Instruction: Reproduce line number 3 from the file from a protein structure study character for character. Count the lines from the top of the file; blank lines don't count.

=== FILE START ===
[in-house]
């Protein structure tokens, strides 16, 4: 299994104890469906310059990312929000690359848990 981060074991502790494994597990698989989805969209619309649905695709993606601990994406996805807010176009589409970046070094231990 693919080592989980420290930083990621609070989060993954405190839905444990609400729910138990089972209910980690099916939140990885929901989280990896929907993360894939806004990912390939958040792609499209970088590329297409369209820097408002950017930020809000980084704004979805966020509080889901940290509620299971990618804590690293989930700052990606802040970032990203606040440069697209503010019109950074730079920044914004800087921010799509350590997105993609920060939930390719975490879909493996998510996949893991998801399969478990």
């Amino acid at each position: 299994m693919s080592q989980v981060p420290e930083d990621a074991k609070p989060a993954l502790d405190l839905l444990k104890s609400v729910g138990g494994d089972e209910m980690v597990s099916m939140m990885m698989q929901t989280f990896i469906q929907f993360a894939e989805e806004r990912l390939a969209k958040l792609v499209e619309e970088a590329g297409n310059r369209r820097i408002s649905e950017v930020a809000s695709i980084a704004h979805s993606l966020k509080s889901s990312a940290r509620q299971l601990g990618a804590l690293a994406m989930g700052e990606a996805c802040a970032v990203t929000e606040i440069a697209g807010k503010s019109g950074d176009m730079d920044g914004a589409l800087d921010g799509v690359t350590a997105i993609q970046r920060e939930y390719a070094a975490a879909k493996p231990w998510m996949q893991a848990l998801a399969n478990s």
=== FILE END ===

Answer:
């Amino acid at each position: 299994m693919s080592q989980v981060p420290e930083d990621a074991k609070p989060a993954l502790d405190l839905l444990k104890s609400v729910g138990g494994d089972e209910m980690v597990s099916m939140m990885m698989q929901t989280f990896i469906q929907f993360a894939e989805e806004r990912l390939a969209k958040l792609v499209e619309e970088a590329g297409n310059r369209r820097i408002s649905e950017v930020a809000s695709i980084a704004h979805s993606l966020k509080s889901s990312a940290r509620q299971l601990g990618a804590l690293a994406m989930g700052e990606a996805c802040a970032v990203t929000e606040i440069a697209g807010k503010s019109g950074d176009m730079d920044g914004a589409l800087d921010g799509v690359t350590a997105i993609q970046r920060e939930y390719a070094a975490a879909k493996p231990w998510m996949q893991a848990l998801a399969n478990s």